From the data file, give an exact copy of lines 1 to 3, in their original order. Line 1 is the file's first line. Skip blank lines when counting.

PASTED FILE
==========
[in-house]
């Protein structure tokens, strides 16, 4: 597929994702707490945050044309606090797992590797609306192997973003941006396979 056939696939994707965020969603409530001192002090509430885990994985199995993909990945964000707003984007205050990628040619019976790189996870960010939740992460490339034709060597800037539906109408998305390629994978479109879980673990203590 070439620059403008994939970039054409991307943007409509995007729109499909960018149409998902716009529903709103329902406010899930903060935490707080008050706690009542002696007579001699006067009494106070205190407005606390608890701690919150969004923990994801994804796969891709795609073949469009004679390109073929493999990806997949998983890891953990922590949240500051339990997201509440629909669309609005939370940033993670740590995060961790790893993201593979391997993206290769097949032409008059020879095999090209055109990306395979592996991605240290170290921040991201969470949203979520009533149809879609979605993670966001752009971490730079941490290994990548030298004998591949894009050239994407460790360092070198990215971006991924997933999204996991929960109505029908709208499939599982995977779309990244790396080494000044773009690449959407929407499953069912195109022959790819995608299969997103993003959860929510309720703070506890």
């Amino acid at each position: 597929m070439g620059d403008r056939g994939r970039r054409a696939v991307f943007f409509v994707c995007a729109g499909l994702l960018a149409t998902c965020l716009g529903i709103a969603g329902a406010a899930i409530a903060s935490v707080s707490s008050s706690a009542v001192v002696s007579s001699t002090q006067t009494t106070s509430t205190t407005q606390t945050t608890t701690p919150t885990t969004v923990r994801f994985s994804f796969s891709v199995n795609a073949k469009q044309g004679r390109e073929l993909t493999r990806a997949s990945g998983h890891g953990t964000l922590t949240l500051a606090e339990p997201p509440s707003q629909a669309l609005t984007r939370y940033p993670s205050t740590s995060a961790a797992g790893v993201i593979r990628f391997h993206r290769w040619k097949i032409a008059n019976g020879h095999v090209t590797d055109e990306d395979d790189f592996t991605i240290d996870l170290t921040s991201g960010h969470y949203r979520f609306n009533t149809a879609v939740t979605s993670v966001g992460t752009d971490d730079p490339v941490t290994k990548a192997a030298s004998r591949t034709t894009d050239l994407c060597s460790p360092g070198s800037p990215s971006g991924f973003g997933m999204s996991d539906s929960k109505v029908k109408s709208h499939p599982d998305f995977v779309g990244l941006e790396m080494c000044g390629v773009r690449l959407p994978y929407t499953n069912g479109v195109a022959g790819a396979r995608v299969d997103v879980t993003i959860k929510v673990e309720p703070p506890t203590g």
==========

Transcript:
[in-house]
């Protein structure tokens, strides 16, 4: 597929994702707490945050044309606090797992590797609306192997973003941006396979 056939696939994707965020969603409530001192002090509430885990994985199995993909990945964000707003984007205050990628040619019976790189996870960010939740992460490339034709060597800037539906109408998305390629994978479109879980673990203590 070439620059403008994939970039054409991307943007409509995007729109499909960018149409998902716009529903709103329902406010899930903060935490707080008050706690009542002696007579001699006067009494106070205190407005606390608890701690919150969004923990994801994804796969891709795609073949469009004679390109073929493999990806997949998983890891953990922590949240500051339990997201509440629909669309609005939370940033993670740590995060961790790893993201593979391997993206290769097949032409008059020879095999090209055109990306395979592996991605240290170290921040991201969470949203979520009533149809879609979605993670966001752009971490730079941490290994990548030298004998591949894009050239994407460790360092070198990215971006991924997933999204996991929960109505029908709208499939599982995977779309990244790396080494000044773009690449959407929407499953069912195109022959790819995608299969997103993003959860929510309720703070506890």
């Amino acid at each position: 597929m070439g620059d403008r056939g994939r970039r054409a696939v991307f943007f409509v994707c995007a729109g499909l994702l960018a149409t998902c965020l716009g529903i709103a969603g329902a406010a899930i409530a903060s935490v707080s707490s008050s706690a009542v001192v002696s007579s001699t002090q006067t009494t106070s509430t205190t407005q606390t945050t608890t701690p919150t885990t969004v923990r994801f994985s994804f796969s891709v199995n795609a073949k469009q044309g004679r390109e073929l993909t493999r990806a997949s990945g998983h890891g953990t964000l922590t949240l500051a606090e339990p997201p509440s707003q629909a669309l609005t984007r939370y940033p993670s205050t740590s995060a961790a797992g790893v993201i593979r990628f391997h993206r290769w040619k097949i032409a008059n019976g020879h095999v090209t590797d055109e990306d395979d790189f592996t991605i240290d996870l170290t921040s991201g960010h969470y949203r979520f609306n009533t149809a879609v939740t979605s993670v966001g992460t752009d971490d730079p490339v941490t290994k990548a192997a030298s004998r591949t034709t894009d050239l994407c060597s460790p360092g070198s800037p990215s971006g991924f973003g997933m999204s996991d539906s929960k109505v029908k109408s709208h499939p599982d998305f995977v779309g990244l941006e790396m080494c000044g390629v773009r690449l959407p994978y929407t499953n069912g479109v195109a022959g790819a396979r995608v299969d997103v879980t993003i959860k929510v673990e309720p703070p506890t203590g």